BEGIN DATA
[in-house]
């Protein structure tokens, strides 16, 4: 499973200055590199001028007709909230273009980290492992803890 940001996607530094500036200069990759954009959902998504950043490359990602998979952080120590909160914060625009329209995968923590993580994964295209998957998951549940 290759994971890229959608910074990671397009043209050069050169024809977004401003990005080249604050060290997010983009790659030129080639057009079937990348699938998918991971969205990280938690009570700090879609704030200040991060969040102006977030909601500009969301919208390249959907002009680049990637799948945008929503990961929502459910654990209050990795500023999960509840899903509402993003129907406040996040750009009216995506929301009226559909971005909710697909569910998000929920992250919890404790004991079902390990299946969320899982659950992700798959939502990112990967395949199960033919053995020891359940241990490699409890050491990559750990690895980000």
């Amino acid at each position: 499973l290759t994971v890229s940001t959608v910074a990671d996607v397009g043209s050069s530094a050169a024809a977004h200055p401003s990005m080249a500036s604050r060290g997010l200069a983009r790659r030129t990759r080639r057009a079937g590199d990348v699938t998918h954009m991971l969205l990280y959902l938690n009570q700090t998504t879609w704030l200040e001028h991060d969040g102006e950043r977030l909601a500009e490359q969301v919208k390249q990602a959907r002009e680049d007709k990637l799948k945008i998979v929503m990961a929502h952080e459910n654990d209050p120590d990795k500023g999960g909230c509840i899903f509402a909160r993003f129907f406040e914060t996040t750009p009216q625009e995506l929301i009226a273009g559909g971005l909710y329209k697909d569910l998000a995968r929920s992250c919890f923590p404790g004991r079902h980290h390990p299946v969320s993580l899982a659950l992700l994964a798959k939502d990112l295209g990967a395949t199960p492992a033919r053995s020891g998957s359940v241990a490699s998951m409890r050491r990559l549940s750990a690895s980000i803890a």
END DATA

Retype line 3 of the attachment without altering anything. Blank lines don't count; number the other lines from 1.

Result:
């Amino acid at each position: 499973l290759t994971v890229s940001t959608v910074a990671d996607v397009g043209s050069s530094a050169a024809a977004h200055p401003s990005m080249a500036s604050r060290g997010l200069a983009r790659r030129t990759r080639r057009a079937g590199d990348v699938t998918h954009m991971l969205l990280y959902l938690n009570q700090t998504t879609w704030l200040e001028h991060d969040g102006e950043r977030l909601a500009e490359q969301v919208k390249q990602a959907r002009e680049d007709k990637l799948k945008i998979v929503m990961a929502h952080e459910n654990d209050p120590d990795k500023g999960g909230c509840i899903f509402a909160r993003f129907f406040e914060t996040t750009p009216q625009e995506l929301i009226a273009g559909g971005l909710y329209k697909d569910l998000a995968r929920s992250c919890f923590p404790g004991r079902h980290h390990p299946v969320s993580l899982a659950l992700l994964a798959k939502d990112l295209g990967a395949t199960p492992a033919r053995s020891g998957s359940v241990a490699s998951m409890r050491r990559l549940s750990a690895s980000i803890a």